Pakistan Muslim League Nawaz (PMLN) plans to pass long-delayed legislation against “honor killings” within weeks in the wake of the high-profile murder of an outspoken social media star, the daughter of Prime Minister Nawaz Sharif said on Wednesday.
The bill will proceed before a parliamentary committee said Maryam Nawaz Sharif, who’s an increasingly powerful person in her dad’s ruling party.
The law would remove a loophole that enables a killer to be pardoned by other members of the family.
Some 500 women are killed annually in Pakistan over sensed damage to “honour” that can include eloping, fraternizing with guys or another infraction against conservative principles that regulate girls’s modesty.
Maryam Nawaz Sharif said the authorities had been negotiating with religious parties in parliament and needed to pass the law.
“We have finalised the draft law in the light of negotiations,” she told Reuters in an interview. “The final draft will be presented to a committee of joint session of parliament on July 21 for consideration and approval.”
A spokesman for Jamaat e Islami, among the two leading religious parties in parliament, said his party wouldn’t oppose the bill.
Pakistan’s other principal religious political party, Jamiat Ulema-e-Islam, cannot be reached for comment but it’s just a few seats in parliament.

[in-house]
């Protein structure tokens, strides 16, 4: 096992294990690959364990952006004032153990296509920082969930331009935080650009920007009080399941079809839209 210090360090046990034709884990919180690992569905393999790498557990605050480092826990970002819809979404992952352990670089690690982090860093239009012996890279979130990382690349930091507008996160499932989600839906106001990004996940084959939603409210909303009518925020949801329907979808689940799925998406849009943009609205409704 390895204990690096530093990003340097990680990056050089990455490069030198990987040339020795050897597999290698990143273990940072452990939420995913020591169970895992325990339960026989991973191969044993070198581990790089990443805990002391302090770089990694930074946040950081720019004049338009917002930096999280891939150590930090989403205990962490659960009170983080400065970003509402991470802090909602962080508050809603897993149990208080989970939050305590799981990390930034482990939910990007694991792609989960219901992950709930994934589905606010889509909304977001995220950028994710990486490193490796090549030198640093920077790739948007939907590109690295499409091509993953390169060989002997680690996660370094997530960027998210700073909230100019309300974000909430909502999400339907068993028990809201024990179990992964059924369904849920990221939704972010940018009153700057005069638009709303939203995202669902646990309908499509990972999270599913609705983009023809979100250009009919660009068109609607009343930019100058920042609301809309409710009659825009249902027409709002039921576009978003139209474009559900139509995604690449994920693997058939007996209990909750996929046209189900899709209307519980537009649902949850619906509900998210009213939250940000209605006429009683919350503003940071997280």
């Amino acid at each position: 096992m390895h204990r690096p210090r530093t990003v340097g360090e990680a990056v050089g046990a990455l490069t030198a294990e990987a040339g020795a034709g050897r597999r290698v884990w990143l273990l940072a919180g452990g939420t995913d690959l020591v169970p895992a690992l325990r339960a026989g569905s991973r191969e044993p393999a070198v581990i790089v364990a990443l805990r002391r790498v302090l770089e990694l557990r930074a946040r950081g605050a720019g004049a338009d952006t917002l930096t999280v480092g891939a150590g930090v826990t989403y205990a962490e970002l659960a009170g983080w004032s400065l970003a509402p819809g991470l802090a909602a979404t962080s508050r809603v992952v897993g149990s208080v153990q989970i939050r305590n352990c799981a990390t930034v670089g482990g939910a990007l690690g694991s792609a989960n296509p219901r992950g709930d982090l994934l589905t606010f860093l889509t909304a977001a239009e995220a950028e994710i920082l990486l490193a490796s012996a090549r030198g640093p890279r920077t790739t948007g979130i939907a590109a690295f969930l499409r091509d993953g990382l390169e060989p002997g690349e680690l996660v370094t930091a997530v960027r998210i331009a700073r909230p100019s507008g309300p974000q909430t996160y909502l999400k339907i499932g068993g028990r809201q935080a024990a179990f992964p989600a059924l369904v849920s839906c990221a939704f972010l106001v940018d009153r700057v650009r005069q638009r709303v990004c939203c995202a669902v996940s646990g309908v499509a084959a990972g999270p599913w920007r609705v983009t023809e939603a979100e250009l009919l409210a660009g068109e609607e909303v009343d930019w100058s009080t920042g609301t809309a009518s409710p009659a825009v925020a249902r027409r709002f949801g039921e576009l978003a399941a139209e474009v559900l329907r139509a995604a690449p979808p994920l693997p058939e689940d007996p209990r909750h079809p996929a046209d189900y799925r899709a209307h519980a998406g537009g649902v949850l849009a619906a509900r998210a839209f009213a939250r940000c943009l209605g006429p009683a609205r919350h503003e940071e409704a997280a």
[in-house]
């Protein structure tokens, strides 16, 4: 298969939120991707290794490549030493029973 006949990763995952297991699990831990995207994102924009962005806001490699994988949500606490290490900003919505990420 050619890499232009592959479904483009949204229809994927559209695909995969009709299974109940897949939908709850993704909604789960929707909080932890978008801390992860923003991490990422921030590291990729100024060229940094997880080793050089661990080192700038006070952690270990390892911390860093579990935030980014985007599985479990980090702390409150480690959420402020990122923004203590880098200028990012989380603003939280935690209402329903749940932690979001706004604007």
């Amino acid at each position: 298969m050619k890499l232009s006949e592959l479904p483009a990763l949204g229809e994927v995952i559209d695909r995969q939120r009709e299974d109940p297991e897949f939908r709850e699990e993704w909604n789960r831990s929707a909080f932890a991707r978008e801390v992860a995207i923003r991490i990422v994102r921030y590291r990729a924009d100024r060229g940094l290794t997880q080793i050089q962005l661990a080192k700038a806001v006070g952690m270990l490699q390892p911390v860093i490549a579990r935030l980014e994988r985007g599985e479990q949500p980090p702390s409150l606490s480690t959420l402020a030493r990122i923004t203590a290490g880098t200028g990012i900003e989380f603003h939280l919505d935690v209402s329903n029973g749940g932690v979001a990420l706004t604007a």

Laws empowering girls have been opposed by both religious parties.
The upper house of parliament passed the bill but it lapsed after the authorities did not put it up because it was preoccupied with laws directed at handling economical reforms and security issues.
A senior government official told Reuters the bill was being now backed by all major parties and it was not unlikely to be passed in several weeks by a combined session of parliament.
“The prime minister is taking personal interest,” added a second official and close aide to Sharif. “You will see in coming days more will be done, big changes will be announced.”
In a rare move the authorities became a complainant in law enforcement case against Baloch’s brother accused of her murder, blocking her family and thus designating it a crime against the state.